Be careful out there.
Scam artists are paying people’s taxes, or something. Good thing the IRS is on the case.
Here’s how I found out about this dastardly attack on my personal freedom.
It’s never a good day to pull a letter from the IRS out of the mailbox, not that it ever happened to me before this month. I’m too small a fish to have attracted much attention from the tax collectors, and I’ve always ponied up what I owe by the designated deadlines, so a letter with an IRS return address tucked in between the Christmas catalogs was a shocking sight this pandemic November. I ripped it open and stood there on the front porch reading and rereading it, bumfuzzled, trying to figure out what the heck they wanted me to do. And why.
“Dear TAXPAYER (They always use uppercase and no punctuation for that salutation) “We received an income tax return, form 1040, for the tax year above using your name and Social Security number… To protect you from identity theft, we need to verify your identity before we process the income tax return, issue a refund or apply the overpayment to next year’s estimated tax.” The letter here.
So, they are suspicious because I filed an income tax return?
The letter repeats the instructions in Spanish, then tells me, in English and in Español, what I must do if I am the victim of some joker who evidently attached a check for $500-some bucks to the return they filled out in my name – which is to call an 800 number and report that an identity thief has paid my taxes. It also tells me what to do if I did file, which is to gather up a bunch of documents, including my last two years’ worth of tax returns, and call the 800 number.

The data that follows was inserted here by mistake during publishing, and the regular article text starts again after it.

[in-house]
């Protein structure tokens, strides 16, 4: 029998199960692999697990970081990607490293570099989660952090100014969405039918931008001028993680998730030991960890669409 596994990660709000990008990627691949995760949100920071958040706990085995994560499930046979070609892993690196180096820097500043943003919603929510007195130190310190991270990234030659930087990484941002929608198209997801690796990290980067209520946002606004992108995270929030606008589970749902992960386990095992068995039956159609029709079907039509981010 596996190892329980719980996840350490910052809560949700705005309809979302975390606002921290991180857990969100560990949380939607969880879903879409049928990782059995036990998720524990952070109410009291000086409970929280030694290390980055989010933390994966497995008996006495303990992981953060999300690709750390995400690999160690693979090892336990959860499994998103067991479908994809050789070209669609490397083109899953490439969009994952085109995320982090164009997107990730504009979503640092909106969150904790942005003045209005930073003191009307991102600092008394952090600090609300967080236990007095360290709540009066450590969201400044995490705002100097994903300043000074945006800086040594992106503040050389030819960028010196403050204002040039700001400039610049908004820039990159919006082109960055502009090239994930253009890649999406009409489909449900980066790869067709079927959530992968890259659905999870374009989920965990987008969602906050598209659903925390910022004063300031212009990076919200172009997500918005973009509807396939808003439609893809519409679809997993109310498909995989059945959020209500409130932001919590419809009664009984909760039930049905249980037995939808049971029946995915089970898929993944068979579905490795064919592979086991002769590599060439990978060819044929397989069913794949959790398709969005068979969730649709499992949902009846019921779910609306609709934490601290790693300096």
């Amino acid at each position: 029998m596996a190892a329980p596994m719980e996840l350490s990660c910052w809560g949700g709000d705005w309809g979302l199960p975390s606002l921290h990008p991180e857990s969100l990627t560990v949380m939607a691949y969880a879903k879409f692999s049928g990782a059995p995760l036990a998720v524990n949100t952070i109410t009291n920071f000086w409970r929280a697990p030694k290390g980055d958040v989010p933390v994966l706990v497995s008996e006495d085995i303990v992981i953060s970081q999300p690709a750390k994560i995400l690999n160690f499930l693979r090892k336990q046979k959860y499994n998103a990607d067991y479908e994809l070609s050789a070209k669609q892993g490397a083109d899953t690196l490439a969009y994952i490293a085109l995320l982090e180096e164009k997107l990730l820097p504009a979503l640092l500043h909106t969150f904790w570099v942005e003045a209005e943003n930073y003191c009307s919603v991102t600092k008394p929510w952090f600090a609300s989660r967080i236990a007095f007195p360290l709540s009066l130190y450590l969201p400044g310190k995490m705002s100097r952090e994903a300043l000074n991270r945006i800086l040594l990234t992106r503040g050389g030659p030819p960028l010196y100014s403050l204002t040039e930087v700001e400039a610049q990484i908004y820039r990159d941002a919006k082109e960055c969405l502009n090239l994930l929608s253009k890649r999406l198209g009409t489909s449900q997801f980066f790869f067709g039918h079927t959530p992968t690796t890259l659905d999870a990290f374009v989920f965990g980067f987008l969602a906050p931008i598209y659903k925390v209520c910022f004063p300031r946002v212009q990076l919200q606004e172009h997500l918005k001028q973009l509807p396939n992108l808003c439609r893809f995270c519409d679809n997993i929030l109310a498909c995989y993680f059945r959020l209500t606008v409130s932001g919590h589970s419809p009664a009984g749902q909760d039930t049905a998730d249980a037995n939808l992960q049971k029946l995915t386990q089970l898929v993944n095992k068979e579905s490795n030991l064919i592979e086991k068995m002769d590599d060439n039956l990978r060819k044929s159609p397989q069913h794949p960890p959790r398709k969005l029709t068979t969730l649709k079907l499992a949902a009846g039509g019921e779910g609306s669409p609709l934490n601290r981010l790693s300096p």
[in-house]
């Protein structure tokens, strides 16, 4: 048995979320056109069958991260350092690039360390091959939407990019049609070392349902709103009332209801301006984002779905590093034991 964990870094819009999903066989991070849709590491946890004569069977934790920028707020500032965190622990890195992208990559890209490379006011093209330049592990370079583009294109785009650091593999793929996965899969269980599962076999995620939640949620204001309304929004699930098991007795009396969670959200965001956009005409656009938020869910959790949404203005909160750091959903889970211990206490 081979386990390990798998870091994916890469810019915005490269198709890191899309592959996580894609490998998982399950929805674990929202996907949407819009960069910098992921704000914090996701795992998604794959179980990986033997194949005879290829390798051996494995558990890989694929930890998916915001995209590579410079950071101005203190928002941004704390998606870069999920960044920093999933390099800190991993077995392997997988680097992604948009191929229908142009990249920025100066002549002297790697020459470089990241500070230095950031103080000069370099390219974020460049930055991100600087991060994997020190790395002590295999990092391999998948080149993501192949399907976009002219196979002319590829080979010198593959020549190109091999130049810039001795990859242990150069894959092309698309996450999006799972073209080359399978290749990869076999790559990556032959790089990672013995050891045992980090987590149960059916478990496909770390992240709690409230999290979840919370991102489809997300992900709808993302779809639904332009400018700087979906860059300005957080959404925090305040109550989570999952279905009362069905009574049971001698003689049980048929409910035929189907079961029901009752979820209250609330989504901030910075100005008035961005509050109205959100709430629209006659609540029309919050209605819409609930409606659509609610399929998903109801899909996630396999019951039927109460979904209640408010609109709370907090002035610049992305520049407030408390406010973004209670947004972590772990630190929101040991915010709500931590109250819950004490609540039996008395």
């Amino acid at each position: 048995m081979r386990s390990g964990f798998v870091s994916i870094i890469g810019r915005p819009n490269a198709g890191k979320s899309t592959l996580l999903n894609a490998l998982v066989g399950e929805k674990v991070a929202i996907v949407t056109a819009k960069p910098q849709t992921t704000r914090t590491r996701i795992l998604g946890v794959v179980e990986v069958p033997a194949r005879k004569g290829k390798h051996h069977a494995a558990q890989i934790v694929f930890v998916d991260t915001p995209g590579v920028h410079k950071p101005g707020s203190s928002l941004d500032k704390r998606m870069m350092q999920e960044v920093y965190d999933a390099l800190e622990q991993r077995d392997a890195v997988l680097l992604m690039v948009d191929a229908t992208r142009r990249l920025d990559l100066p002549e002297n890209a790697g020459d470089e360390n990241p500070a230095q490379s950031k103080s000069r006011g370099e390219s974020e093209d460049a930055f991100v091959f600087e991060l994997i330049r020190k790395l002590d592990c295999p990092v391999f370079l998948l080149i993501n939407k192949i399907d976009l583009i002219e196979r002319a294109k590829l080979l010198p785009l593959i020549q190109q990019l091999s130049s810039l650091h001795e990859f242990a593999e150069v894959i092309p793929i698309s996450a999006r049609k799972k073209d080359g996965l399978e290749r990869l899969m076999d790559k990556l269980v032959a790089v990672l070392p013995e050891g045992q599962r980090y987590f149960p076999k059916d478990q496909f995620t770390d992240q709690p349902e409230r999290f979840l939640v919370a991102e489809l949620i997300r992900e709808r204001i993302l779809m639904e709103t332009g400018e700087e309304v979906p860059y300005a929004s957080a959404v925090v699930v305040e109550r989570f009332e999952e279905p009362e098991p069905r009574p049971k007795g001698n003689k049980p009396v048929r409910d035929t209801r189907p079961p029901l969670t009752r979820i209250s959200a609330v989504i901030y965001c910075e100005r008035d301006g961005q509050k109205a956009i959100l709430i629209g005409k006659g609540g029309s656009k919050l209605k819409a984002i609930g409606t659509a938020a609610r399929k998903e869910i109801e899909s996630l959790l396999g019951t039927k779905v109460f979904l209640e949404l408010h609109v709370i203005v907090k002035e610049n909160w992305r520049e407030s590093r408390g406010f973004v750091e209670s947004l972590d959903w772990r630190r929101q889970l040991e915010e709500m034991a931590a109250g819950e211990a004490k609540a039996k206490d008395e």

Which a human never answers.
The automated voice reads a long list of instructions and then says they are too busy to answer and to call back between the hours of 7 a.m. and 7 p.m. I call two or three more times with the same result.
The letter says I have 30 days from Nov. 4 to get this done, otherwise I’m going to be called in to an IRS office to show them my documentation and prove my identity, which is something I’m going to have trouble accomplishing, since they do not encourage people to come in because they don’t want to catch the ’Rona.
And speaking of COVID-19, their website features an apology for their perceived inefficiency, explaining that it’s taking them longer to do stuff like process paper tax returns and tax return-related correspondence.
“We are processing all mail in the order we received it. Do not file a second tax return or call the IRS.”
So, consider this a warning: The IRS thinks there’s somebody out there paying our taxes for us. It’s a Thanksgiving miracle.
God bless us every one.
Betty Bean writes a Thursday opinion column for KnoxTNToday.com.